Edmonton university recovers bulk of money lost in phishing attack
By The Canadian PressNews Data Security alberta breach cyber attack Edmonton macewan university phishing police ransomware
EDMONTON — An Alberta university which revealed last summer that it had been defrauded of $11.8 million in a so-called phishing attack says it has recovered more than 90 per cent of the funds.
Edmonton’s MacEwan University says in a release that legal proceedings to recover the stolen money have concluded and the institution has recouped $10.92 million.
The institution credits recovery of the large sum to the quick response of an internal team at the university, legal counsel in several jurisdictions, fraud units at the banks involved in the transactions and police. The downtown Edmonton school says it has put stronger financial controls in place and is implementing IT security awareness and training programs for staff and faculty.
The scam occurred last August when a series of fraudulent emails convinced three staff members to change electronic banking information for one of the university’s vendors. The university didn’t realize what had happened until days later when the vendor — Clark Builders — called asking to be paid.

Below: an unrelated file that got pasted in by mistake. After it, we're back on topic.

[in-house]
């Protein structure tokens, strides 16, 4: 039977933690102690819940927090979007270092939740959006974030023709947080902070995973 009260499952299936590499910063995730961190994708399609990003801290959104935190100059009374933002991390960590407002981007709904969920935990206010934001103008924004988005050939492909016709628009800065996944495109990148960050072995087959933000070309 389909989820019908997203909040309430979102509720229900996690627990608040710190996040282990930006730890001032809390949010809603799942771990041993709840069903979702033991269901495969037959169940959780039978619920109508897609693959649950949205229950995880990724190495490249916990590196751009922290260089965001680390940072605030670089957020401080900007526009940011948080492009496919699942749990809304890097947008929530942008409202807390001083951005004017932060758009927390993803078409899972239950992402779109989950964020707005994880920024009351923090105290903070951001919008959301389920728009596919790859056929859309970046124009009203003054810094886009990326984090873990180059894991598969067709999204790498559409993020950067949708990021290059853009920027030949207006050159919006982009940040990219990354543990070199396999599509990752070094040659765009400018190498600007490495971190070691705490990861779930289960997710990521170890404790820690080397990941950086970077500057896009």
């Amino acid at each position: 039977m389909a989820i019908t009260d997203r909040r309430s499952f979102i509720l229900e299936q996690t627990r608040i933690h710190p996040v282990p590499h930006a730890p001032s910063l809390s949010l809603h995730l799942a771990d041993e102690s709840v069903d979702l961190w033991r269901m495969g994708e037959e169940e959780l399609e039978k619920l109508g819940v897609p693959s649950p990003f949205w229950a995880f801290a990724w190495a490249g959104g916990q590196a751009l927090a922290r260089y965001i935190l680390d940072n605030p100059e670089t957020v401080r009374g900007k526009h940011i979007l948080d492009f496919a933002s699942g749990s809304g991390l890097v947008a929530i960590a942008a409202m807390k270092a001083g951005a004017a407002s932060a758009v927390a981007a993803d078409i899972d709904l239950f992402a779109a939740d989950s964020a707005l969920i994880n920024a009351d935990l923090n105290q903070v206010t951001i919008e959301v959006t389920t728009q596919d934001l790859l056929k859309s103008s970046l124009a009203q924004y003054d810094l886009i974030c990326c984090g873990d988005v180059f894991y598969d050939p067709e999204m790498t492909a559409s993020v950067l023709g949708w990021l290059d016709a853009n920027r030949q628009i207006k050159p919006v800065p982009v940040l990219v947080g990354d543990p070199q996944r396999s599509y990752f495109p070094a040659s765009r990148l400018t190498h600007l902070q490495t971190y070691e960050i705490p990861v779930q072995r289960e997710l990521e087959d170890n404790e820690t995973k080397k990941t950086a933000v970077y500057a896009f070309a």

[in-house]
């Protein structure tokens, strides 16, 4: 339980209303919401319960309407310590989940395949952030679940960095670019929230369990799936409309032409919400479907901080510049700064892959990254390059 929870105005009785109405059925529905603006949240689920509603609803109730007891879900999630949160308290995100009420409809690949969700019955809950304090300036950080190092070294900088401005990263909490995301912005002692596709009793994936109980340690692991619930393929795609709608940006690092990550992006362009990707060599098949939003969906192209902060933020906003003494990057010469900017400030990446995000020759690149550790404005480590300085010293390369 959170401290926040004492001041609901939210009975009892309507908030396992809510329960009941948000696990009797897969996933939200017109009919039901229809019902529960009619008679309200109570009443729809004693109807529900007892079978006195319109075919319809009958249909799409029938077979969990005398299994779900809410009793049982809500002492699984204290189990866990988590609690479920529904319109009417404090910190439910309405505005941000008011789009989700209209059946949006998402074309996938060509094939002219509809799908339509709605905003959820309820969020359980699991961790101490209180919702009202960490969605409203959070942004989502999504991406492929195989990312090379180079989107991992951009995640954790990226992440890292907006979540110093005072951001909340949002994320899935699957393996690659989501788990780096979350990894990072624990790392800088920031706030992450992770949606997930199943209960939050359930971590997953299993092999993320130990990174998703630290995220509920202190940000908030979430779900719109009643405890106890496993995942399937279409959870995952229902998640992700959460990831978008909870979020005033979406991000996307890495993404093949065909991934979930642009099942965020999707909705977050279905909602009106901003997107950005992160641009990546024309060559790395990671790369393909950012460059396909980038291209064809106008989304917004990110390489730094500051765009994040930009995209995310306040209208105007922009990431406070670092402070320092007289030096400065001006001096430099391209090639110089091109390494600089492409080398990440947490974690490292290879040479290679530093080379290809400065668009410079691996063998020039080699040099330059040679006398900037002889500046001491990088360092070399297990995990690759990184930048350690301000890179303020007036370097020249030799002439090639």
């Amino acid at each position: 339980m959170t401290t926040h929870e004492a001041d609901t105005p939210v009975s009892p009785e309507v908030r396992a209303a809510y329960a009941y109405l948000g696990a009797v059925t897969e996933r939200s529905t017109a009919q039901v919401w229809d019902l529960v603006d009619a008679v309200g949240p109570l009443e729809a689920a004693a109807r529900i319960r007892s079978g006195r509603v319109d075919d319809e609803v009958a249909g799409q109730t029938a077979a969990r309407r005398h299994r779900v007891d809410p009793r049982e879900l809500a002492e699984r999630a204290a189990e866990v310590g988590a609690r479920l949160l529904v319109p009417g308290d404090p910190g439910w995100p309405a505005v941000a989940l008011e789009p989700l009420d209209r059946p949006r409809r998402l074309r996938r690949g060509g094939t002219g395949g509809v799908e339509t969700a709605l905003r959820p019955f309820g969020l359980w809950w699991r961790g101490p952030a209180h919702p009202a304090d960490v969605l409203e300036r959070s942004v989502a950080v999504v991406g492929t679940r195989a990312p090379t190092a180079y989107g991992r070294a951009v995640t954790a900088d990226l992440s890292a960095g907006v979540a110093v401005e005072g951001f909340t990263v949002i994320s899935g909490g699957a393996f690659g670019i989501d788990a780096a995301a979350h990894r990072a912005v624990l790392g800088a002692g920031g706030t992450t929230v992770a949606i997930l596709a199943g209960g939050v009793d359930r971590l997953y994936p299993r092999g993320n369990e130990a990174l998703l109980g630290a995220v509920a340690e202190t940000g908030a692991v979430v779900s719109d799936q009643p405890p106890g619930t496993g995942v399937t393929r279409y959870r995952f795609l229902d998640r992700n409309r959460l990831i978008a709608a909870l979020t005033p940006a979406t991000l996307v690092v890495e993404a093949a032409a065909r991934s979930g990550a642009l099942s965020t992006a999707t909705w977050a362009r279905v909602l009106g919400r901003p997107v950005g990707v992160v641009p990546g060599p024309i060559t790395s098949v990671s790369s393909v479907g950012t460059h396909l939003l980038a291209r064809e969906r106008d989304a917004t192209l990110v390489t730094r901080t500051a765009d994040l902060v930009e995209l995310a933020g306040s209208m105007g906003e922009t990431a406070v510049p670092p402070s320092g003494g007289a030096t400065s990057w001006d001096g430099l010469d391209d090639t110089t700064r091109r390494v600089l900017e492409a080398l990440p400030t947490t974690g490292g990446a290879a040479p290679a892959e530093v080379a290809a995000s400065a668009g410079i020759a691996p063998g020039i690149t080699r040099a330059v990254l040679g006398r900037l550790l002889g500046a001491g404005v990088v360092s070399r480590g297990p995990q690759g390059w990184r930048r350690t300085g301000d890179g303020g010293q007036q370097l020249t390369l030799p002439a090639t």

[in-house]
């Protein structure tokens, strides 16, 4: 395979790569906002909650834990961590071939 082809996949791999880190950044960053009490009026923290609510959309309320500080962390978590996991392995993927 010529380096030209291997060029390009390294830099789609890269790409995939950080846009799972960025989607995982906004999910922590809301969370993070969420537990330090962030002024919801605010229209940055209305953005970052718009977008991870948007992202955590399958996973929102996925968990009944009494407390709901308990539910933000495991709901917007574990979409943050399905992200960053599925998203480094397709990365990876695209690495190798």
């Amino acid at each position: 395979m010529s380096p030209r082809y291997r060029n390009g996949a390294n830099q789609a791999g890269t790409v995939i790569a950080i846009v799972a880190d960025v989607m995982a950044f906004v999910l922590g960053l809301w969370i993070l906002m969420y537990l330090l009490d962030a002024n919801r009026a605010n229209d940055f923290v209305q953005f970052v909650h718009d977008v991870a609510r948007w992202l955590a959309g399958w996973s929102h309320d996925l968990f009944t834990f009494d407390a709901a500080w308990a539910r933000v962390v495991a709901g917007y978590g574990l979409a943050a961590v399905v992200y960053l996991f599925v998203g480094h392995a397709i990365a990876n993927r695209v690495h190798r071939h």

David Beharry, spokesman for MacEwan University, said at the time that most of the missing money — $11.4 million — was traced to a bank account in Montreal and to two accounts in Hong Kong. He said $6.3 million was seized from the Montreal account and action was taken to freeze the two Hong Kong accounts. Beharry also said the three employees were not high-level staffers and the university did not believe there was any collusion, but he did not say if the three had been suspended or reprimanded.
“We really believe this is simply a case of human error,” he said.
The fraud prompted Alberta Advanced Education Minister Marlin Schmidt to instruct all university board chairs in the province to review their financial controls. MacEwan said in Wednesday’s statement that employees are now required to verify — by phone and a followup email confirmation — all changes to vendor master files.
All changes are reviewed by the employee’s supervisor, manager or director. Supplier audit reports that have been implemented show all changes made to vendor information and are used to review and approve changes to vendor master files. As well, MacEwan is implementing mandatory training to improve employees’ understanding of social engineering attacks, phishing and other online scams.
There was no immediate word from Edmonton police on any arrests or legal proceedings resulting from the scam.
News from © Canadian Press Enterprises Inc. 2018
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